An insatiable Chinese demand for ivory and the increasing involvement of organized crime syndicates in smuggling are causing the mass killing of Africa’s elephants and could trigger a stampede to extinction if unchecked, according to a new report.
“Poaching and trafficking in ivory is at the highest level in 25 years,” driven by skyrocketing prices for elephant tusks, said the report, published Wednesday by the wildlife conservation group Born Free and the data analysis nonprofit C4ADS.
In 2013, a record 50 tons of ivory were seized globally, nearly 45 tons of which were “large-scale consignments that bear the hallmarks of organized crime,” according to the report, titled “Out of Africa: Mapping the Global Trade in Illicit Elephant Ivory.” The report said it’s difficult to estimate the number of elephants killed to furnish the supply, but calculated that “at least 20,000 elephants are being killed annually out of a total population of around 450,000,” adding that “the real number (is) likely significantly higher.”
The slaughter is being driven almost entirely by demand from China, which is the largest market for ivory and fuels trafficking across Africa and East Asia, the report said. Wholesale prices for ivory have skyrocketed in China, reaching $2,100 a kilogram (about $953 a pound) in 2014, almost five times the estimated price in 2010, it said.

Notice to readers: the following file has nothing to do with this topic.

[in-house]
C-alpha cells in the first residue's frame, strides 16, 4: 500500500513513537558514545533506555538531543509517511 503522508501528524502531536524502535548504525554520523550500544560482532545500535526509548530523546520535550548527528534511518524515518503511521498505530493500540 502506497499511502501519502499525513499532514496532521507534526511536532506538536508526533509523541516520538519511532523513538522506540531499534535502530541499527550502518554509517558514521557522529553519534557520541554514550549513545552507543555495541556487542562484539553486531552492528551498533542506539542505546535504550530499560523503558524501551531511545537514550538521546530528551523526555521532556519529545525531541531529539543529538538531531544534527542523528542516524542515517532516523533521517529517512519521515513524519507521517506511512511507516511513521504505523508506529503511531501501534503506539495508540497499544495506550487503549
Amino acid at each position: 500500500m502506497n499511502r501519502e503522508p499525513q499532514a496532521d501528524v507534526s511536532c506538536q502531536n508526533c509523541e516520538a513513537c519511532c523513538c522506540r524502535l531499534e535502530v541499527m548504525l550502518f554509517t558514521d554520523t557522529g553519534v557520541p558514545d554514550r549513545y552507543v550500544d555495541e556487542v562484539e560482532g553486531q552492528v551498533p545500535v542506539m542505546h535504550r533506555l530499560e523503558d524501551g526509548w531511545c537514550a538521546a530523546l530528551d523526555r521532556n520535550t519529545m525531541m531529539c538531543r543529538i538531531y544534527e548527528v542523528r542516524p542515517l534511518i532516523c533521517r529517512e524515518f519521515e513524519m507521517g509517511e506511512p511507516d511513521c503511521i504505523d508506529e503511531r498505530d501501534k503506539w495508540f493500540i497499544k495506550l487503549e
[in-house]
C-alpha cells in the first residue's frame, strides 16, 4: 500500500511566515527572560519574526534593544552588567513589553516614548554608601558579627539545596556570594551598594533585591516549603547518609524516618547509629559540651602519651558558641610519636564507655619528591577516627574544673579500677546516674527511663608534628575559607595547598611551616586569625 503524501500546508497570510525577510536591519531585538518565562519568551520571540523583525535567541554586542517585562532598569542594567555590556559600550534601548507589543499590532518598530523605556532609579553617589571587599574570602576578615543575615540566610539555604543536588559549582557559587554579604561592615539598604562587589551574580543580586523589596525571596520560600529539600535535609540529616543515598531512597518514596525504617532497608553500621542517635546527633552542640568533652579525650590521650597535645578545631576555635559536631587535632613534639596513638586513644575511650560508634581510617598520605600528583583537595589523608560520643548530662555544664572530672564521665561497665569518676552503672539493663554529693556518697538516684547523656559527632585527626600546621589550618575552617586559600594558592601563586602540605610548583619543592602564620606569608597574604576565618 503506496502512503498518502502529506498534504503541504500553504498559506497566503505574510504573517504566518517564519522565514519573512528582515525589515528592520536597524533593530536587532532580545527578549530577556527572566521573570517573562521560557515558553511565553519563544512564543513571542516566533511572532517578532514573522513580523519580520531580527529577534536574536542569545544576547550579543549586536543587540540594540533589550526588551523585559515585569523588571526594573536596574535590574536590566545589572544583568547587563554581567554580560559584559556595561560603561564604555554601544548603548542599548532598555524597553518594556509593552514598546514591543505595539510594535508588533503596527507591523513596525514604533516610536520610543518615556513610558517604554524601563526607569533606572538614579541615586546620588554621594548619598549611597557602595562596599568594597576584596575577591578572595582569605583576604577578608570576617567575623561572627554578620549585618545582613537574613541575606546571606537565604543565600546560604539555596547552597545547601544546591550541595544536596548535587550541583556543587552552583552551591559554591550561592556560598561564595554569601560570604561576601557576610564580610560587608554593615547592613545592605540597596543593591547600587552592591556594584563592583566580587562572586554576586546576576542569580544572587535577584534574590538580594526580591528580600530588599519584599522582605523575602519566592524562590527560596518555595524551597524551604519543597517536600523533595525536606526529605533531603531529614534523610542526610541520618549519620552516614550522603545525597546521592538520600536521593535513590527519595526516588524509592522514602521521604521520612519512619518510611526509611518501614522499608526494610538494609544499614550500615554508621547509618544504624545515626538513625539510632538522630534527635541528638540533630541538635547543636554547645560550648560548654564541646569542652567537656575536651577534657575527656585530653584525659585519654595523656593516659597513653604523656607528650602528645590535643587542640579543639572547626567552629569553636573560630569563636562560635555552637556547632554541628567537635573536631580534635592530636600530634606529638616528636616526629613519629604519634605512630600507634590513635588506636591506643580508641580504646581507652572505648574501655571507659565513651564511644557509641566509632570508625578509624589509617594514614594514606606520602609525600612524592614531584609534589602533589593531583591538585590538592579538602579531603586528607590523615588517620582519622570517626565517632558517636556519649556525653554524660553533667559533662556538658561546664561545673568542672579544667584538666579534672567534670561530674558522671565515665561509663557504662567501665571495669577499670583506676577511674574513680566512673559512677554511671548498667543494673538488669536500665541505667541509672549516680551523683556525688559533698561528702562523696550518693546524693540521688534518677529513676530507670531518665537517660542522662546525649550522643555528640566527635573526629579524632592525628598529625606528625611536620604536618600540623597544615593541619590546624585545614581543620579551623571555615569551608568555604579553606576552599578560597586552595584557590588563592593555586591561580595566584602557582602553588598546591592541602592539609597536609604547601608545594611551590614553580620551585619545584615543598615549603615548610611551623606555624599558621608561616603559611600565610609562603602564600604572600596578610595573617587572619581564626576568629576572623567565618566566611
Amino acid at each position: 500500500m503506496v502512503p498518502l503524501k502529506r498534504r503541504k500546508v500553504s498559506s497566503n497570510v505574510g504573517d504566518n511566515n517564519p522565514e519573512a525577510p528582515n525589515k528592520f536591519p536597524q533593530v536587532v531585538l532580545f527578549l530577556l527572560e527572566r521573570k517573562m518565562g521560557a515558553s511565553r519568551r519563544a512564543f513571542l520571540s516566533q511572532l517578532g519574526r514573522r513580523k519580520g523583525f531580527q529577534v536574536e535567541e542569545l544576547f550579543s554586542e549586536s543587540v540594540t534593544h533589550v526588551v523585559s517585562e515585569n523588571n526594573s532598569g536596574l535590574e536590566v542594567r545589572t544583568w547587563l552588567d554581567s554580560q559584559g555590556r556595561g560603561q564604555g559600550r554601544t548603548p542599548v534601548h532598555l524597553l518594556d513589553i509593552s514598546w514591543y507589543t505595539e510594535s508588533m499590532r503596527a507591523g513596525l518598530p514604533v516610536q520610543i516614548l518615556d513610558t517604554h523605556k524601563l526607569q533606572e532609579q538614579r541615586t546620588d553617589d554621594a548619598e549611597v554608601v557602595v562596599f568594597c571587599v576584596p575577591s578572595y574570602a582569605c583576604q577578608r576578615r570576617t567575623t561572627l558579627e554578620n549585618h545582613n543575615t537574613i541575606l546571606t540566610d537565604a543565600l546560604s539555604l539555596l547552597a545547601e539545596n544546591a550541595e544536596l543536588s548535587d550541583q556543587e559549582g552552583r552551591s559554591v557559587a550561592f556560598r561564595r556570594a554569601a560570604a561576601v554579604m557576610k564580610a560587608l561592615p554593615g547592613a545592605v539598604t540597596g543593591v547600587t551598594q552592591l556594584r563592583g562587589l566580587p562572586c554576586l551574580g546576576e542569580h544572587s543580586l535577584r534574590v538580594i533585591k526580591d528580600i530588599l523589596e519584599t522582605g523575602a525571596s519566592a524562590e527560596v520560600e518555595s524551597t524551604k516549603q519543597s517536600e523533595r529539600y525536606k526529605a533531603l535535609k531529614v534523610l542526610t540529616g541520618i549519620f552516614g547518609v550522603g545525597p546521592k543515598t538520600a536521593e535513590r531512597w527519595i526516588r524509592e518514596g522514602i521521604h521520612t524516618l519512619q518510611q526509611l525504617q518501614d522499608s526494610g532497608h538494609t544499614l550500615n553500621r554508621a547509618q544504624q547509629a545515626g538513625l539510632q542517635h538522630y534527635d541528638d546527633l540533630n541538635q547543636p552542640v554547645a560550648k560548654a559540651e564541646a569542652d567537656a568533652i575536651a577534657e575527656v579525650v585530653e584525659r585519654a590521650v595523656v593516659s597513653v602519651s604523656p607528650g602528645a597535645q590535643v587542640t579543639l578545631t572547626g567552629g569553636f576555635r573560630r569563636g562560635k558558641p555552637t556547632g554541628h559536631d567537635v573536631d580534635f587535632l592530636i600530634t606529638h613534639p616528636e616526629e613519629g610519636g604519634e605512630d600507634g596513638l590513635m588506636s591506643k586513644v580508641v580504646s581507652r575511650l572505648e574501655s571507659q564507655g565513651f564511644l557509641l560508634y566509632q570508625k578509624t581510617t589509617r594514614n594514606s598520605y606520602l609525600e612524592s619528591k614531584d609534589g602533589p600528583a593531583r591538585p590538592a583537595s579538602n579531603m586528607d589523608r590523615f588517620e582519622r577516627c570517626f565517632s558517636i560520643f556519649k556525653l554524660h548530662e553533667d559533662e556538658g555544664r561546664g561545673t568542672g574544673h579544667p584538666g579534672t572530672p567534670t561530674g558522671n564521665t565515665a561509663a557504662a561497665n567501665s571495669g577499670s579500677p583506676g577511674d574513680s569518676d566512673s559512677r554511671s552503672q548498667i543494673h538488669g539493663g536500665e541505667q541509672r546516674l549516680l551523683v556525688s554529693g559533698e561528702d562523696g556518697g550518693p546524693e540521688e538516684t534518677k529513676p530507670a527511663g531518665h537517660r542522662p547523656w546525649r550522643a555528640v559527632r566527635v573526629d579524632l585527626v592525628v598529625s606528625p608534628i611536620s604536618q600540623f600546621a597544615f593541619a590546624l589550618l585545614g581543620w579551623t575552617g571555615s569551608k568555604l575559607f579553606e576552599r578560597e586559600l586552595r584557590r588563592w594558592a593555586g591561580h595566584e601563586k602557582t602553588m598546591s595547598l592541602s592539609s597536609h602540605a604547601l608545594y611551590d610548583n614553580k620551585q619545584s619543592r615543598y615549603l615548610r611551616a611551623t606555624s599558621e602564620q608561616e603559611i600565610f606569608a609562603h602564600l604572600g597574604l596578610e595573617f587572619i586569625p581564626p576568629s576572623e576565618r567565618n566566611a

The illegal trade also amounts to a massive financial transfer out of the poorest parts of Africa, it said, to the benefit of “international organized crime syndicates, warlords, corrupt politicians, and even extremists, insurgents and terrorists.”
The reports said a worldwide ban on international ivory trade by the Convention on International Trade in Endangered Species (CITES) organization in 1989 initially succeeded in depressing demand and essentially dried up Western markets. But it also triggered a shift from what was previously “an opportunistic and artisanal trade to a multi-million dollar criminal enterprise spanning continents,” it said.
Now, it said, African crime networks typically control operations from the forest to the staging area, at which point the contraband is sold and becomes the responsibility of the Asian syndicates, which handle international transportation.
C4ADS / Palantir
“Heat map” shows locations of major ivory seizures from 2009-2014.
Asked by NBC News what surprised him most about the report’s conclusions, Born Free CEO Adam Roberts said it was “the level of organized crime involved in both parts of the international ivory trade, the African syndicates in poaching and bundling, then Asian syndicates to receive and sell the ivory in Asia.”
The report is the second in a series of reports on the ivory trade by the two organizations and focuses on the complex supply chain by which the illegal ivory is smuggled from Africa to Asia, much of it packed in seaborne shipping containers alongside legal goods.
C4ADS focused on more than 500 “significant” seizures of illegal ivory since 2008, using open-source data, media reports and business and tax records to supplement the official Elephant Trade Information System database.